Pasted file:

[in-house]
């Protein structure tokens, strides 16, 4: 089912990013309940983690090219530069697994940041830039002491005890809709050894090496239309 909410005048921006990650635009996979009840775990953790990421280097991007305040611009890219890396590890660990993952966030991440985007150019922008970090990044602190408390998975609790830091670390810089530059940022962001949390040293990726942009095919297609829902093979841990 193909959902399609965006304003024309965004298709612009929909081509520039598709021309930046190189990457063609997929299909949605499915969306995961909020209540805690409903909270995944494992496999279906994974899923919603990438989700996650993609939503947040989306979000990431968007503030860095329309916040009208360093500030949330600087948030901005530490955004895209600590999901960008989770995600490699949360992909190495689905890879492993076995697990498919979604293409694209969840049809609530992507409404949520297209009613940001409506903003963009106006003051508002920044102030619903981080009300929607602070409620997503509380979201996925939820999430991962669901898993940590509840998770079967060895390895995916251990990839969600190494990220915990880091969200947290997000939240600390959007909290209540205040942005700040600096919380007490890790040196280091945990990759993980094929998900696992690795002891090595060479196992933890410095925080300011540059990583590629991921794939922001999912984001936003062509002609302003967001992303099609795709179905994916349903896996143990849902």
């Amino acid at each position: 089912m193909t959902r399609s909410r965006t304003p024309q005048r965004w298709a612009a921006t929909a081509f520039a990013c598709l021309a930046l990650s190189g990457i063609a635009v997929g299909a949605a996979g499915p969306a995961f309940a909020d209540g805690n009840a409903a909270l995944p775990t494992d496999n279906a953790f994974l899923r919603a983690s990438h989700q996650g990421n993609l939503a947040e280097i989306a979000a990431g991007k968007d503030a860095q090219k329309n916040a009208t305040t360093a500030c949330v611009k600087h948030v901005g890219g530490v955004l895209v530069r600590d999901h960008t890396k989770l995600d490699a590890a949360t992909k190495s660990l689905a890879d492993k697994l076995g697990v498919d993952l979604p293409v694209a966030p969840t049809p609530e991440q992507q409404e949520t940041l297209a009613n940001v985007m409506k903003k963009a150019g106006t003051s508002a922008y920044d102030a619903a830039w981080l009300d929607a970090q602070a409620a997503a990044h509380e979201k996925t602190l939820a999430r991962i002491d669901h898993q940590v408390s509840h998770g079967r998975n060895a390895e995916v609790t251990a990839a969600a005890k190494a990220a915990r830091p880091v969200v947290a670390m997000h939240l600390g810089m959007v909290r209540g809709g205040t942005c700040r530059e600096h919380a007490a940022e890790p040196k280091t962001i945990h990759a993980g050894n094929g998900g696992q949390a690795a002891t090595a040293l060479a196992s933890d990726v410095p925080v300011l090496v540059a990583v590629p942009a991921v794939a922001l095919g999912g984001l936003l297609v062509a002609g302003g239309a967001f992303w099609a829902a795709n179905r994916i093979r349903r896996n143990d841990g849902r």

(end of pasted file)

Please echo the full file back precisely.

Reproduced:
[in-house]
């Protein structure tokens, strides 16, 4: 089912990013309940983690090219530069697994940041830039002491005890809709050894090496239309 909410005048921006990650635009996979009840775990953790990421280097991007305040611009890219890396590890660990993952966030991440985007150019922008970090990044602190408390998975609790830091670390810089530059940022962001949390040293990726942009095919297609829902093979841990 193909959902399609965006304003024309965004298709612009929909081509520039598709021309930046190189990457063609997929299909949605499915969306995961909020209540805690409903909270995944494992496999279906994974899923919603990438989700996650993609939503947040989306979000990431968007503030860095329309916040009208360093500030949330600087948030901005530490955004895209600590999901960008989770995600490699949360992909190495689905890879492993076995697990498919979604293409694209969840049809609530992507409404949520297209009613940001409506903003963009106006003051508002920044102030619903981080009300929607602070409620997503509380979201996925939820999430991962669901898993940590509840998770079967060895390895995916251990990839969600190494990220915990880091969200947290997000939240600390959007909290209540205040942005700040600096919380007490890790040196280091945990990759993980094929998900696992690795002891090595060479196992933890410095925080300011540059990583590629991921794939922001999912984001936003062509002609302003967001992303099609795709179905994916349903896996143990849902």
């Amino acid at each position: 089912m193909t959902r399609s909410r965006t304003p024309q005048r965004w298709a612009a921006t929909a081509f520039a990013c598709l021309a930046l990650s190189g990457i063609a635009v997929g299909a949605a996979g499915p969306a995961f309940a909020d209540g805690n009840a409903a909270l995944p775990t494992d496999n279906a953790f994974l899923r919603a983690s990438h989700q996650g990421n993609l939503a947040e280097i989306a979000a990431g991007k968007d503030a860095q090219k329309n916040a009208t305040t360093a500030c949330v611009k600087h948030v901005g890219g530490v955004l895209v530069r600590d999901h960008t890396k989770l995600d490699a590890a949360t992909k190495s660990l689905a890879d492993k697994l076995g697990v498919d993952l979604p293409v694209a966030p969840t049809p609530e991440q992507q409404e949520t940041l297209a009613n940001v985007m409506k903003k963009a150019g106006t003051s508002a922008y920044d102030a619903a830039w981080l009300d929607a970090q602070a409620a997503a990044h509380e979201k996925t602190l939820a999430r991962i002491d669901h898993q940590v408390s509840h998770g079967r998975n060895a390895e995916v609790t251990a990839a969600a005890k190494a990220a915990r830091p880091v969200v947290a670390m997000h939240l600390g810089m959007v909290r209540g809709g205040t942005c700040r530059e600096h919380a007490a940022e890790p040196k280091t962001i945990h990759a993980g050894n094929g998900g696992q949390a690795a002891t090595a040293l060479a196992s933890d990726v410095p925080v300011l090496v540059a990583v590629p942009a991921v794939a922001l095919g999912g984001l936003l297609v062509a002609g302003g239309a967001f992303w099609a829902a795709n179905r994916i093979r349903r896996n143990d841990g849902r």